Column: Bush’s conservative speech

I originally planned to defend President Bush’s second inaugural address from the usual and increasingly bitter Democratic attacks. But with four more years of the Bush White House, there will be plenty of time for that later. Right now, I must answer the few – but pressing – conservative criticisms of Bush’s truly momentous speech.

In a National Review article assessing the inaugural address, conservative commentator Peter Robinson disturbingly lamented that “the speech was in almost no way that of a conservative … It amounted to a thoroughgoing exaltation of the state.” I couldn’t believe my eyes, but unfortunately, some of my conservative colleagues share Robinson’s critique. Needless to say, I believe Robinson and like-minded conservatives fail to comprehend the Bush Doctrine. They continue to underestimate the power of freedom to defeat terrorism and positively change the world.

It’s time to set the record straight: The Bush Doctrine is quite consistent with the realist foreign policy philosophy that is commonly espoused by conservative politicians and intellectuals. It also wholly reflects President Ronald Reagan’s “Rollback” Doctrine that stopped the communist expansion into the third world.

Accordingly, conservatives believe that American foreign policy should serve to protect and preserve national interests. National security should always be the state’s top priority. Idealists, by contrast, are ultimately concerned with spreading democracy. In fact, they often support foreign interventions that are contrary to national security.

Conservatives need not worry. President Bush, like President Reagan before him, is a genuine realist. His approach, however, is remarkable in that it incorporates the idealist aspiration of promoting democracy with the realist goal of ensuring national security. Though many conservatives have misinterpreted Bush’s global ambitions as a rekindling of failed Wilsonian idealism, his devotion to the expansion of freedom in the Middle East is not rooted in abstract, humanitarian goals that are separate from American interests. On the contrary, he is instigating the democratic transformation of the Middle East, because it is the sole way to defeat the evil ideology that breeds and sustains Islamist terrorism. By trying to install free societies in the tyranny-infested Arab world, President Bush is really enhancing national security – protecting the American people from the horrid prospect of another September 11.

Conservatives should recall President Reagan’s 1985 State of the Union Address: “We must not break faith with those who are risking their lives … to defy Soviet aggression and secure rights which have been ours from birth. Support for freedom fighters is self-defense.” Undoubtedly, Reagan’s foreign policy profoundly reflects the “freedom” theme from the president’s second inaugural address. Perhaps Mike Gerson, Bush’s chief speechwriter, drew from Reagan in crafting these bold words for Bush: “All who live in tyranny and hopelessness can know: the United States will not ignore your oppression … When you stand for your liberty, we will stand with you.”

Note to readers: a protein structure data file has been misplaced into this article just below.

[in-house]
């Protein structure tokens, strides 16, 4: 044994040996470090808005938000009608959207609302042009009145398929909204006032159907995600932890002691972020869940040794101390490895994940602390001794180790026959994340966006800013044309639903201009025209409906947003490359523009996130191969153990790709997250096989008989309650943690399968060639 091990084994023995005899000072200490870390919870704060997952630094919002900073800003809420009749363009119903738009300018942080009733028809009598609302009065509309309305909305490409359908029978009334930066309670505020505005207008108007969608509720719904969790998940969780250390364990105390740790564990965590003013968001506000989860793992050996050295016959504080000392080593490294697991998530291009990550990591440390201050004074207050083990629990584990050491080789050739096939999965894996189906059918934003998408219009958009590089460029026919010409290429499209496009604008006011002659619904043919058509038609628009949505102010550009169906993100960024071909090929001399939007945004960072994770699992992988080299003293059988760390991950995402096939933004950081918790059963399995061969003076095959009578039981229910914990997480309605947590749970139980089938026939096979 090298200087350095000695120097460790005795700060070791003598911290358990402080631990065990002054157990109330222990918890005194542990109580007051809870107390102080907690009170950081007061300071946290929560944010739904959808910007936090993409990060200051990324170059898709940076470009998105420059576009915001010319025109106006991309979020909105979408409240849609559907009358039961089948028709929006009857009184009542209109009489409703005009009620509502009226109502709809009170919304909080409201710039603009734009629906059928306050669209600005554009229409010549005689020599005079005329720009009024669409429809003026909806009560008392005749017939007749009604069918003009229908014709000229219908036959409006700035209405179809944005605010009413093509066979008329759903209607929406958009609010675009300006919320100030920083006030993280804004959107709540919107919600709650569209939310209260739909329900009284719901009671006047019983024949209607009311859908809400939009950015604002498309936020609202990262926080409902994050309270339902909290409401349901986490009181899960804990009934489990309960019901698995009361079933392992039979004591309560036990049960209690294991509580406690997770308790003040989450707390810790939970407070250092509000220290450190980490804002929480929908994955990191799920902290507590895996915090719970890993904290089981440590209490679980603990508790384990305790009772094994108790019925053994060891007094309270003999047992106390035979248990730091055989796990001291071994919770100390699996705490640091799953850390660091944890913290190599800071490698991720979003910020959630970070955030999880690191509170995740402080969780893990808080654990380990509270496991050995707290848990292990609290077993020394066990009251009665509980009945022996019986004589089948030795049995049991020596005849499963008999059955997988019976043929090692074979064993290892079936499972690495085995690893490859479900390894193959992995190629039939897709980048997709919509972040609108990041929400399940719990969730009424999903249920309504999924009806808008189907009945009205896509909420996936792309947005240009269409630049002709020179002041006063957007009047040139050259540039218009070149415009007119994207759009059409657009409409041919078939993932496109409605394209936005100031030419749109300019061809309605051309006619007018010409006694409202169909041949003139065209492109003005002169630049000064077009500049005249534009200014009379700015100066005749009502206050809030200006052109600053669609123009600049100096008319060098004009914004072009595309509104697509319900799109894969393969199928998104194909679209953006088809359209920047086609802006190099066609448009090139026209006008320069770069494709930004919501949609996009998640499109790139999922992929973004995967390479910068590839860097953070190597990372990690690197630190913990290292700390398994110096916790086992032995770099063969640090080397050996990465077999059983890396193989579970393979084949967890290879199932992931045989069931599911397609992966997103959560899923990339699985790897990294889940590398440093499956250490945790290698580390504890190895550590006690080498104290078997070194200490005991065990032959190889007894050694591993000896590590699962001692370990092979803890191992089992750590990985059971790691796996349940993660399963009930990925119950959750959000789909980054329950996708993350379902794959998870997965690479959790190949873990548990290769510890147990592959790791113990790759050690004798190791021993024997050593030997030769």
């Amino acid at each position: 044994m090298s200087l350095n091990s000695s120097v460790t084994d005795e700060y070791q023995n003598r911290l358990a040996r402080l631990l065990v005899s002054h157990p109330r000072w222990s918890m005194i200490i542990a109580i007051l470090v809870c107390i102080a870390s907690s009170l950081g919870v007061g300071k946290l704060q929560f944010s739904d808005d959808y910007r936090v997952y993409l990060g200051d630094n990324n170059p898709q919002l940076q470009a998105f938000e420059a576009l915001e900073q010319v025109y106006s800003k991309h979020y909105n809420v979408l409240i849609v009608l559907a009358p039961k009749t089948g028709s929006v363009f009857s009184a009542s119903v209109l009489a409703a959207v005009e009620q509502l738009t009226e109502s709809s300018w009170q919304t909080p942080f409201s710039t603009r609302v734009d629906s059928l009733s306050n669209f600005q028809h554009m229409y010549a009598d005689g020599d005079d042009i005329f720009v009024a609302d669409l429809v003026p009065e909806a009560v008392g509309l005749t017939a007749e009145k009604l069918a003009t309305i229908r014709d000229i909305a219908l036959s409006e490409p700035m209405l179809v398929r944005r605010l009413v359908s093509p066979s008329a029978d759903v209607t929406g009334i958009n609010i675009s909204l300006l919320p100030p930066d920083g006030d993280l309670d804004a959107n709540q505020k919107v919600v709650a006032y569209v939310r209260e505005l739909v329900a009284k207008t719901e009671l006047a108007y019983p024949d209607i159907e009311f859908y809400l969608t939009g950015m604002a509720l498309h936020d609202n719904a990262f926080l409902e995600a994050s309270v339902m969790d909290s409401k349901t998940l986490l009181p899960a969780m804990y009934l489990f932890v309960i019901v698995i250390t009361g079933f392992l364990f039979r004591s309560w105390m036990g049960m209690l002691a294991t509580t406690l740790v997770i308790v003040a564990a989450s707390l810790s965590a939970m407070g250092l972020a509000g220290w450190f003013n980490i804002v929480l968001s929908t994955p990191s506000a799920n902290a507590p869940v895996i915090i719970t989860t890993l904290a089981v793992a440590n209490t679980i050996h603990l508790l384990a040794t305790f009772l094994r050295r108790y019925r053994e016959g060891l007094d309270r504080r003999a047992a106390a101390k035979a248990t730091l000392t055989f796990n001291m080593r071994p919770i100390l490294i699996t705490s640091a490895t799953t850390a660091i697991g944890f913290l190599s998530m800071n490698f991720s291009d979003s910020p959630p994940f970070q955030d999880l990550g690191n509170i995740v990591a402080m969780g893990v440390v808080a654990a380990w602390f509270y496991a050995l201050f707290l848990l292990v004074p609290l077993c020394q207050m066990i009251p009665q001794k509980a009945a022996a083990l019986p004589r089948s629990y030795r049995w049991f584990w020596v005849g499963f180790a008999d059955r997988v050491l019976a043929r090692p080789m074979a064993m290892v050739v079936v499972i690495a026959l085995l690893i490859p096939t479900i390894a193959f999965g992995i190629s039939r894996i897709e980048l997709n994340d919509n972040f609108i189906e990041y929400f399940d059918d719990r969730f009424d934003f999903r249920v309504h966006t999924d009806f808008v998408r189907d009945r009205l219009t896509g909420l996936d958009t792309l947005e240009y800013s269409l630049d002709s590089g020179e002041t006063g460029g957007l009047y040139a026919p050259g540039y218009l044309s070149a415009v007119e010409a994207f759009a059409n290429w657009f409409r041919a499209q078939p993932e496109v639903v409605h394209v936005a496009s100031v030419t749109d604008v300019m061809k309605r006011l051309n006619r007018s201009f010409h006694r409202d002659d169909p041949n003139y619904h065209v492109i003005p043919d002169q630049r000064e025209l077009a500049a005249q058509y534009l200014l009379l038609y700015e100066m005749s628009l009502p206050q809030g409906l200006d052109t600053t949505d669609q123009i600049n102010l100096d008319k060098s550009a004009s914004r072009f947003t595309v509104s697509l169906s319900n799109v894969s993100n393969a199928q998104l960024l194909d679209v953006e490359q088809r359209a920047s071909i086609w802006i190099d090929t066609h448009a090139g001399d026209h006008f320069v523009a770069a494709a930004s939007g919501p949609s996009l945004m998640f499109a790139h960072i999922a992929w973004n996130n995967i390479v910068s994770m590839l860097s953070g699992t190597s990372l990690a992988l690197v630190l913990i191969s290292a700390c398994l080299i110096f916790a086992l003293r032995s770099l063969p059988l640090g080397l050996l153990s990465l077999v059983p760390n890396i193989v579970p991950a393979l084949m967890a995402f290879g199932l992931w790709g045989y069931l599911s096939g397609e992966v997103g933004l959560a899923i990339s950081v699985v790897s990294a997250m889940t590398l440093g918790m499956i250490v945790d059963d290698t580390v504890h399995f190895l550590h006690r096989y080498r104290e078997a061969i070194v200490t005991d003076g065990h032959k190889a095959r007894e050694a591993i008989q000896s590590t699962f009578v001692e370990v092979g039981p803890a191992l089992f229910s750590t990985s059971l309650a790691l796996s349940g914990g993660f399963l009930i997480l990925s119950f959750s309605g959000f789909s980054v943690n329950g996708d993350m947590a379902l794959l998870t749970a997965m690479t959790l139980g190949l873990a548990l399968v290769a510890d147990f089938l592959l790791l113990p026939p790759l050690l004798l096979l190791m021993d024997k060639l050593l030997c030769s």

Reagan countered Soviet expansion into the third world by supporting “freedom-fighters” and anti-communist insurgencies around the globe. Similarly, President Bush will defeat terrorism by supporting freedom and democracy in the Middle East. Free societies will prevent future generations of Arab men from falling victim to the murderous, terrorist ideology that threatens America today. Democracies are almost always peaceful and are unlikely to produce wars or terrorism. Indeed, Bush has every reason to believe in freedom. Throughout the 20th century, freedom repeatedly – and in the face of seemingly insurmountable cultural, religious and racial barriers – transformed foes into friends. From Japan to Germany to Russia and now to Afghanistan, it is clear that humanity possesses a universal capacity for freedom.

Iraqi citizens will make history next week as they defy their terrorist enemies and, for the first time, participate in free elections. By bravely exercising their democratic right to vote, they are striking a harsh blow at the very heart of international terrorism. By going to the polls, they are making America and the world more secure. It’s time for all Americans – liberals and conservatives alike – to finally stand behind this president in bringing freedom to the Middle East. Our security depends on it; it is the calling of our time.

-The writer, a sophomore majoring in political communication, is a Hatchet columnist.

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